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MBABANE – The Royal Swaziland Police (RSP) could be stuck with the liquor that was confiscated from looters in the Malagwane accident as Swaziland Beverages (SB) has distanced itself from the alcoholic beverages.

Copious amounts of Castle Lite beer, as well as Black Label, were taken by vigilant police officers during the freak accident which occurred on Friday along the notorious Malagwane Hill.
 A truck fully laden with the two brands of alcoholic products from Westville in South Africa headed for SB in Matsapha, overturned while negotiating its way down the treacherous hill.
Director of Corporate Affairs at Swaziland Beverages Mphumelelo Makhubu confirmed the fact that the truck which overturned on Friday was destined to their plant at Matsapha.

“However, we cannot claim ownership of the stock currently in the custody of the police as we had not yet received ownership of the beer,” he said in an interview yesterday.
Makhubu said the truck had been rented by the supplier and ownership of the product would have been transferred to SB had the truck reached their yard. “It wasn’t ours yet.”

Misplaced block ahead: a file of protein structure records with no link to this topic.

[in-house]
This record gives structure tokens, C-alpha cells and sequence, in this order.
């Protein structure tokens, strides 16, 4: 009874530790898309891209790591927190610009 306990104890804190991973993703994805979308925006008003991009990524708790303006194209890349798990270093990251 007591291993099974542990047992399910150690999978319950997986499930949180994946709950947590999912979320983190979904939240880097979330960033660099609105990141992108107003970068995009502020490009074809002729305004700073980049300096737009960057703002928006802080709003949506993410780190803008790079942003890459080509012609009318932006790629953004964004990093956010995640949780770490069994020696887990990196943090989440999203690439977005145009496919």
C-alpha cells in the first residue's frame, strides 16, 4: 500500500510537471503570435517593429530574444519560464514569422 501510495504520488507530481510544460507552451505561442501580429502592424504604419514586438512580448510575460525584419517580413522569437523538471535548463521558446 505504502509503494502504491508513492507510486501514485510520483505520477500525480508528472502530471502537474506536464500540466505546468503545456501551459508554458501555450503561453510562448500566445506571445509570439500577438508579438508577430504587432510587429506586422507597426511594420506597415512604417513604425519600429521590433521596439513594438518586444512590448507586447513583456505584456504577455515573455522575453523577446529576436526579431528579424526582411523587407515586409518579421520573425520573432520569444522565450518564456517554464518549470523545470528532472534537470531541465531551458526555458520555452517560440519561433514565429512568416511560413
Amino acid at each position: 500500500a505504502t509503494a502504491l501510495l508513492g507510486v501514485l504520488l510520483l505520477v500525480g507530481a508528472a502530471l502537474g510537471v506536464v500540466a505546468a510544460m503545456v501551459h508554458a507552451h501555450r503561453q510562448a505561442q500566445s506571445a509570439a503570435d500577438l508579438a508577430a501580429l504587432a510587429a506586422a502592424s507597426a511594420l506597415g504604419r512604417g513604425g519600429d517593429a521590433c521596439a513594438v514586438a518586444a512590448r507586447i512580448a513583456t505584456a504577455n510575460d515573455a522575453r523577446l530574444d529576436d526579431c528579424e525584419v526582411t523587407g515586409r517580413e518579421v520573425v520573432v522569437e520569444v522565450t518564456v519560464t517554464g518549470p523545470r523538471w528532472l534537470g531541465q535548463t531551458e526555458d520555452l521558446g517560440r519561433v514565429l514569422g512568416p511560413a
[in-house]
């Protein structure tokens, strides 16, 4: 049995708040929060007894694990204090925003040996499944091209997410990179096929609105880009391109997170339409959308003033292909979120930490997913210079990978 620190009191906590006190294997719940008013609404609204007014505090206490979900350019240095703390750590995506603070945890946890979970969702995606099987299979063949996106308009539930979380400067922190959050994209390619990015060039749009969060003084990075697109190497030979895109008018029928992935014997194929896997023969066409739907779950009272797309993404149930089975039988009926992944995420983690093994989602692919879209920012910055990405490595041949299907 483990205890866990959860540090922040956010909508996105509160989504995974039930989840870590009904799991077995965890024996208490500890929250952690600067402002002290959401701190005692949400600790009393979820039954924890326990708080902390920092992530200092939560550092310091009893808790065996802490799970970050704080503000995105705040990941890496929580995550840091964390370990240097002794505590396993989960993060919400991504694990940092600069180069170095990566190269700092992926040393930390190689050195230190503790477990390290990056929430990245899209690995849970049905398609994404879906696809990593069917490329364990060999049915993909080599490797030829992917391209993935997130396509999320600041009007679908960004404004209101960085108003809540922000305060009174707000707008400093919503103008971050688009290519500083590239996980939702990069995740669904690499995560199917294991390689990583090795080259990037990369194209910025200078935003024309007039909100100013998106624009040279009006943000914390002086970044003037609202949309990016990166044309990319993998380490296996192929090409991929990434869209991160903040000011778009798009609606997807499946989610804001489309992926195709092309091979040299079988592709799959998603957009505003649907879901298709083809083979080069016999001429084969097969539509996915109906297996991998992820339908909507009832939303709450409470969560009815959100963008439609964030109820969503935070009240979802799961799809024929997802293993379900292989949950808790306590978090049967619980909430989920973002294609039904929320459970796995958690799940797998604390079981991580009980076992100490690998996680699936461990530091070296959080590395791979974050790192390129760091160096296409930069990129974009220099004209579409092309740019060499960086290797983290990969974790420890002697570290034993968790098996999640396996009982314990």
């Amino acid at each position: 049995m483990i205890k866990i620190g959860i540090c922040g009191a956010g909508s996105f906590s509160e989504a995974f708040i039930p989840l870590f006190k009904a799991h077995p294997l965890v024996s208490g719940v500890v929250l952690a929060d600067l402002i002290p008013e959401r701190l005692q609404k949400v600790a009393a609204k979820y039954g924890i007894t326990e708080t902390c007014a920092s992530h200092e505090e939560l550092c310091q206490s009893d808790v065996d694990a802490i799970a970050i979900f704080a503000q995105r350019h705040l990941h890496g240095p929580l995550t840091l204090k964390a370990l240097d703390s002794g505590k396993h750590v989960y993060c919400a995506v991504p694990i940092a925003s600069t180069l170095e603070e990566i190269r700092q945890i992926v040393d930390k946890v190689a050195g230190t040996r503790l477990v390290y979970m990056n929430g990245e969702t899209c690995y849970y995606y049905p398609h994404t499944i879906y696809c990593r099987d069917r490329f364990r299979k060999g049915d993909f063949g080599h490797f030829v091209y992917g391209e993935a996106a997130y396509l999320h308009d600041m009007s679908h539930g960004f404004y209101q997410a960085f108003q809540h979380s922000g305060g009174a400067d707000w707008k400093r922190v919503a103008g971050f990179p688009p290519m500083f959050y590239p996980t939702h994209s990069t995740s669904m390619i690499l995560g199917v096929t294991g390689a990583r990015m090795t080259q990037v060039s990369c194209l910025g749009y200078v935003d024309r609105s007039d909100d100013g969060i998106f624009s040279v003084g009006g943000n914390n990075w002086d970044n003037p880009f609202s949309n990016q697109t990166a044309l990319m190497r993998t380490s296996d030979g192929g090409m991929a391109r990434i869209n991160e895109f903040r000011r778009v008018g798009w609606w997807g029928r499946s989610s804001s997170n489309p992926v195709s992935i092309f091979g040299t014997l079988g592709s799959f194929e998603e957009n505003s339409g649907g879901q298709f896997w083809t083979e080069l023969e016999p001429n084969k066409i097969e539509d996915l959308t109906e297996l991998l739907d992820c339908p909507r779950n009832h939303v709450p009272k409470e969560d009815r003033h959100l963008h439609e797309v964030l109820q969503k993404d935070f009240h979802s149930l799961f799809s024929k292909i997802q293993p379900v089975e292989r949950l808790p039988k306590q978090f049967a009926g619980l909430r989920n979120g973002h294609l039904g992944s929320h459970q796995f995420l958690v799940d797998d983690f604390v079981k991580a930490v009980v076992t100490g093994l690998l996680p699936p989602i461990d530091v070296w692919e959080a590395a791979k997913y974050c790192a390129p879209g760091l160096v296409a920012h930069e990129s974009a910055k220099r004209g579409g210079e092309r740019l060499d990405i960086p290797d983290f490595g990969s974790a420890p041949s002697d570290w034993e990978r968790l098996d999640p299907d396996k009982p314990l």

Makhubu refused to divulge the worth of the consignment that had been ordered from the South African company by his organisation.
Chief Police Information and Communications Officer Superintendent Khulani Mamba had revealed to our sister publication the Times SUNDAY that police officers, who confiscated over 50 six-packs of the  stock at the accident scene from looters on Friday, had kept the consignment at the Mbabane Police Station for safekeeping.

He said that the stock would be handed over to SB once investigations were completed.
When informed of Swaziland Beverages’ stance, Superintendent Mamba said that while the police could not go into the politics of who exactly was the owner of the beer, they had a mandate to keep it safe.
“The owner of the beer will approach the police to claim ownership, so we are not worried.”

 Mamba mentioned that he had received information to the effect that the driver of the truck had been to the police station to identify the confiscated liquor and to take stock of how much had been saved.
He said as far as the police service was concerned, the beer was kept as exhibits and would be treated as such by all those in the station.
 “It is our duty to keep all exhibits safe.”

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